New law makes it a misdemeanor to confine pets in extremely hot, cold autos
STATE HOUSE – In a recently published article, Lindsay Pollard-Post of the PETA Foundation wrote that “leaving a dog or any living being in a parked car on a warm day isn’t much different from putting him or her in a hot oven. On a 78-degree day, the temperature inside a parked car can soar to 120 degrees in minutes, and on a 90-degree day, the interior temperature can reach 160 degrees in less than 10 minutes.”
Signed into law recently by the governor, legislation passed by the General Assembly will make it a misdemeanor for any person to confine any animal in a motor vehicle which places the animal in a life threatening or extreme health threatening situation by exposing the animal to a prolonged period of extreme heat or cold, without proper ventilation or other protection from the extreme temperature.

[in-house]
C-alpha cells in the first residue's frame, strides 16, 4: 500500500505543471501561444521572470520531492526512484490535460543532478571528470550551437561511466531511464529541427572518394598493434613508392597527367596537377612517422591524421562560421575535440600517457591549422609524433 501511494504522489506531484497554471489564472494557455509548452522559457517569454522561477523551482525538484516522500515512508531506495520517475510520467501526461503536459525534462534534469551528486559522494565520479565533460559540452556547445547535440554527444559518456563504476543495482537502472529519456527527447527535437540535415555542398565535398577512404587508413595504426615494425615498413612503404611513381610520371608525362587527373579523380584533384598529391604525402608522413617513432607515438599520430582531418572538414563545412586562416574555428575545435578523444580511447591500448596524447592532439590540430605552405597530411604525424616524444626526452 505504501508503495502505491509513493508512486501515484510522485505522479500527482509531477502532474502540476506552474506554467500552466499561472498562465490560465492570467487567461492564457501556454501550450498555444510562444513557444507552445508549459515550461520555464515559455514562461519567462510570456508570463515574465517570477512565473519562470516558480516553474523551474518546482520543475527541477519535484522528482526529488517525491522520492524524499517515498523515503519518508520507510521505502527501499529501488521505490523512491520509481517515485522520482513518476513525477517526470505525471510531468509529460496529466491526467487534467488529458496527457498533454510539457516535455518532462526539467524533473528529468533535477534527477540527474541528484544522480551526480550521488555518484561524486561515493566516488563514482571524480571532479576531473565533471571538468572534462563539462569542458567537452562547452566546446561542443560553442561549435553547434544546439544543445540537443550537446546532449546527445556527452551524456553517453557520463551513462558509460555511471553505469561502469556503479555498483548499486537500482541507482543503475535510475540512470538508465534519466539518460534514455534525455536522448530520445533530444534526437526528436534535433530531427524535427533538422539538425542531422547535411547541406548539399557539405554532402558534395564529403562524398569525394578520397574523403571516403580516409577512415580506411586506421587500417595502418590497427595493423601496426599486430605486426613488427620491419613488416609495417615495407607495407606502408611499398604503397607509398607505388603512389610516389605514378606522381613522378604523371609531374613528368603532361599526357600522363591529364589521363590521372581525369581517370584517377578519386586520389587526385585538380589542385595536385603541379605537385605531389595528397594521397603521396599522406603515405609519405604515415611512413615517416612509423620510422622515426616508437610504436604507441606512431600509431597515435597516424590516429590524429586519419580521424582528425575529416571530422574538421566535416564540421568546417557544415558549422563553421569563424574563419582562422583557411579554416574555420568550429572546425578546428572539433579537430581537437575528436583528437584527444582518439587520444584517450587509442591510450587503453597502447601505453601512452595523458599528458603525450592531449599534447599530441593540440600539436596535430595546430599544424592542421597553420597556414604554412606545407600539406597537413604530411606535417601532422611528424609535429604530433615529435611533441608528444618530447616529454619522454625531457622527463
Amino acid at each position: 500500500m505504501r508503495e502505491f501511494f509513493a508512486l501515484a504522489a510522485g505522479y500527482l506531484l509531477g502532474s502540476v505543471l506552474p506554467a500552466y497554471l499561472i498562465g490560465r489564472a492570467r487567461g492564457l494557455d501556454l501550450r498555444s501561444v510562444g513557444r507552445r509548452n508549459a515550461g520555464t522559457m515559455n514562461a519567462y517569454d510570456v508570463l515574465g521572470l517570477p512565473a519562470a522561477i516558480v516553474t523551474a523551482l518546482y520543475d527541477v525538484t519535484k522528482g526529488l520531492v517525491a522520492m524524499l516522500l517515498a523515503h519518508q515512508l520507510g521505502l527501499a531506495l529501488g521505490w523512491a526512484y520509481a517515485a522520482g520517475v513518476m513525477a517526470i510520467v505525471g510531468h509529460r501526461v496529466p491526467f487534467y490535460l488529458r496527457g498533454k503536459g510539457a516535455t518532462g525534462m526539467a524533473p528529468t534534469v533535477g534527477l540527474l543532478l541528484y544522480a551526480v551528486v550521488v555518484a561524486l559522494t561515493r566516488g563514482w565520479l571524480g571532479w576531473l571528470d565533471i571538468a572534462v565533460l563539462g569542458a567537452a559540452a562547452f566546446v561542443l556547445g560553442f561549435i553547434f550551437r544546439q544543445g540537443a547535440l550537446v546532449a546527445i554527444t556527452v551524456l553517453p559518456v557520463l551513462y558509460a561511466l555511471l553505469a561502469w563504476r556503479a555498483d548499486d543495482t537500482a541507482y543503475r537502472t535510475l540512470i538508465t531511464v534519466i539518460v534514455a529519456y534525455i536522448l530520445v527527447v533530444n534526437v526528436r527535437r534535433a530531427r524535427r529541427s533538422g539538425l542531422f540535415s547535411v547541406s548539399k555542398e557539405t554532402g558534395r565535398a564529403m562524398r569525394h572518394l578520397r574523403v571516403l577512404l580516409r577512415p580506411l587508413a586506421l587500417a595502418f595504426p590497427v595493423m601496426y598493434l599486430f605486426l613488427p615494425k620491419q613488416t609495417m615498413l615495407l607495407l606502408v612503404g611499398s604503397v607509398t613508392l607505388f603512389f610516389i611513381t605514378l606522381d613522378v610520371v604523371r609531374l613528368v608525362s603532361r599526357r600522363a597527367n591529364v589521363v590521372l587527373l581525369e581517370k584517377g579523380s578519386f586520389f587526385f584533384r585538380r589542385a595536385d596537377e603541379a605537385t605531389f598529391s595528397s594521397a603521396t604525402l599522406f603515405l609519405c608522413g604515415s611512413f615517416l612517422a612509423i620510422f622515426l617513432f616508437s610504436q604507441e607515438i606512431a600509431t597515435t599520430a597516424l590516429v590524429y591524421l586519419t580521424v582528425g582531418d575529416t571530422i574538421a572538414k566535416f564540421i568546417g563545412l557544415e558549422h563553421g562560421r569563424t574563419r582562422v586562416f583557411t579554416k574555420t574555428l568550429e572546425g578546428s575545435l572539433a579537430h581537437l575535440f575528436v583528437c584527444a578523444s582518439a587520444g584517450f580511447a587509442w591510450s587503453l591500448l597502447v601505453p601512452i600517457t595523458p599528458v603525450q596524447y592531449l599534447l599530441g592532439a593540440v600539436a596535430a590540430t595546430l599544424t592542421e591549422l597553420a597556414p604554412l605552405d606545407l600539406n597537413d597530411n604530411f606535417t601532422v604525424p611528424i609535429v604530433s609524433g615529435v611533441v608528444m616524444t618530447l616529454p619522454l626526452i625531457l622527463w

Introduced in the Senate by Majority Leader Dominick J. Ruggerio (D-Dist. 4, Providence, North Providence) and in the House by Rep. Marvin L. Abney (D-Dist. 73, Newport, Middletown), the legislation (2014-S 2312A and 2014-H 7496A) took immediate effect with the governor’s signature.
As provided by the new law, any animal control officer, law enforcement officer or firefighter who has probable cause to believe this section of the law is being violated and in order to protect the health and safety of an animal will have the authority to enter a motor vehicle by any reasonable means necessary, after making an effort to locate the owner of the vehicle.
The animal control officer, law enforcement officer or firefighter rescuing a pet from a motor vehicle will be required to leave a note listing the location where the animal has been retrieved, and the owner will be allowed to retrieve the animal after payment of all charges that have been accrued for the maintenance, care, medical treatment and impoundment of the animal.
Any misdemeanor charge filed as a result of such an incident will carry a punishment of imprisonment of up to one year, a fine of up to $1,000, or both.
“Trapped in a steaming car with only hot air to breathe,” wrote Pollard-Post of PETA, “dogs can suffer heatstroke in just 15 minutes, resulting in brain damage or death. … When temperatures warm up, no amount of time in a parked car is safe for dogs.”
For more information, contact:
Randall T. Szyba, Publicist
State House Room 20
Providence, RI 02903